Africa will not change overnight, but now is the time to invest, says restaurant entrepreneur
Kenya’s restaurant industry has been booming over the last few years. Local brands are opening outlets in major cities to meet growing demand from the middle class, while international players have also entered the market. Investors too, seem to be taking note. Last year, private equity firm Emerging Capital Partners (ECP), bought a majority stake in a homegrown coffee chain. This interest among investors and entrepreneurs is expected to continue.
“The middle class is growing and we need to invest in companies that service that middle class. I think the excitement in our industry will only grow,” said Morne Deetlefs, the owner of casual dining restaurant Big Square.
We are seated at a construction site where the South African entrepreneur is overseeing the building of his second restaurant in Gigiri, in the heart of Nairobi’s diplomatic zone.
The first Big Square outlet located in Karen, an upmarket area in Nairobi, has already carved a niche for itself barely a year since it opened. By the end of 2013, Deetlefs plans on opening a third Big Square outlet in another prime area, called Lavington. Next year, he hopes to expand to the middle income suburbs in Nairobi.
“I definitely don’t want to be a brand that is exclusive. When creating a brand, you need to choose your best locations first. Once you are known, you can now start venturing into other areas,” he said.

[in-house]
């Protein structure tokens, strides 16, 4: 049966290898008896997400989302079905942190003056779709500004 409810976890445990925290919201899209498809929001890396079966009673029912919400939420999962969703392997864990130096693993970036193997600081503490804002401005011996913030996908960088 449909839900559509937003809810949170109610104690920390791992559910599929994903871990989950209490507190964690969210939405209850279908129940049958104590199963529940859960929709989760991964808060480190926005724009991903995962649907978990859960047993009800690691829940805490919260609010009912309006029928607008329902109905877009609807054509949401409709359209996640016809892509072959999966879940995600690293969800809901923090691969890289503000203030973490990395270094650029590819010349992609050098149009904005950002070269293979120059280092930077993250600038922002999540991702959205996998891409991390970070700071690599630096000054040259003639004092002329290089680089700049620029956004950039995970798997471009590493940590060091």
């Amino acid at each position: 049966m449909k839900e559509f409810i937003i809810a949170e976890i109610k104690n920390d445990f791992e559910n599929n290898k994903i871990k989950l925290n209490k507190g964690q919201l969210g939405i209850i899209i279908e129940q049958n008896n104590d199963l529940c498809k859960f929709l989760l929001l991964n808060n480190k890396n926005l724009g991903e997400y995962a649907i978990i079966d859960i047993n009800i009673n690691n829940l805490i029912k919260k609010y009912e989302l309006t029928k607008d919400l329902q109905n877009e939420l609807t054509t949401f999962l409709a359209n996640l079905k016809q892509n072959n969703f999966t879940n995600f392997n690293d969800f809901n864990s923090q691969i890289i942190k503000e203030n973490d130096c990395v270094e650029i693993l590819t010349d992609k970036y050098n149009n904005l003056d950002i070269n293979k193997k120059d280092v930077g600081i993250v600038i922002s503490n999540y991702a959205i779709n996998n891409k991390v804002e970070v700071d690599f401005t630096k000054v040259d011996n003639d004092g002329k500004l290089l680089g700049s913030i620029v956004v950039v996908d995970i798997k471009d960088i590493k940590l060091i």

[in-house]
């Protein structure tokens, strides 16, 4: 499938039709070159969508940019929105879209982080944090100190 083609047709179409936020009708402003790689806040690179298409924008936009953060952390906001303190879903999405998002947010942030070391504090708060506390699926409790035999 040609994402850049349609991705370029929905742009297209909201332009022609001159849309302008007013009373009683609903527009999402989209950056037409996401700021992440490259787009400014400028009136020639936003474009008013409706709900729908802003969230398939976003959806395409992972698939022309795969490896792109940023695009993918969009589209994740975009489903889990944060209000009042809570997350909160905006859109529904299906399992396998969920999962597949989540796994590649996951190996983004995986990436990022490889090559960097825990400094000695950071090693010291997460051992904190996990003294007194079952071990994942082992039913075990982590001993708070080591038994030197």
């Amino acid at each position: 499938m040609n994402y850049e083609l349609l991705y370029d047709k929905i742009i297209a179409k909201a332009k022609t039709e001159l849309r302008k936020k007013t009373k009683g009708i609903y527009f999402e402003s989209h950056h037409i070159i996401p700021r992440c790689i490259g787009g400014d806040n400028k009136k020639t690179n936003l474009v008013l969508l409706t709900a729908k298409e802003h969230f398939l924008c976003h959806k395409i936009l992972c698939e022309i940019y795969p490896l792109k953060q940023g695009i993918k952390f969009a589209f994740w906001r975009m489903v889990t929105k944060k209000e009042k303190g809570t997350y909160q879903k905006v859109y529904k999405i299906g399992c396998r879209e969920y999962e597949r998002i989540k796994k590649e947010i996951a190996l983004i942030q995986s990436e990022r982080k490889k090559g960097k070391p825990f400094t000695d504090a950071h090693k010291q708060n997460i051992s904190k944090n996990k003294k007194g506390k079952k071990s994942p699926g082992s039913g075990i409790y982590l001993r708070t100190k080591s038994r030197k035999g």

Deetlefs, who was previously managing director at a firm that runs fast food, bakery and convenience retail outlets in Kenya, said he started Big Square to fill a gap in the market.
“I saw an opportunity… The timing is right. I think in the next five to eight years, the whole of East Africa will be a different place… look at the development going on and the growing middle class,” said Deetlefs.
Deetlefs reckoned that there “is scope for national growth”, citing the emergence of business hubs in major urban centres across Kenya.
“Next year we want to be in ten locations,” said Deetlefs. “It is achievable. I am optimistic about the market. Look at what is happening at other players in the industry. They are all growing.”
According to Deetlefs, investors have realised that the restaurant business could be profitable and are willing to finance innovative businesses that meet market demand.
“If you create the right opportunity, people will invest. I am not focusing on the money. I am focusing on the brand. I am focusing on the business. Once I can prove that this is fruitful and I can get other people excited about it, the money will come,” he said.
Despite the increasing number of restaurants and coffee houses in major urban centres in Kenya, Deetlefs believes the market is big enough and there is space for brands that differentiate themselves from the rest.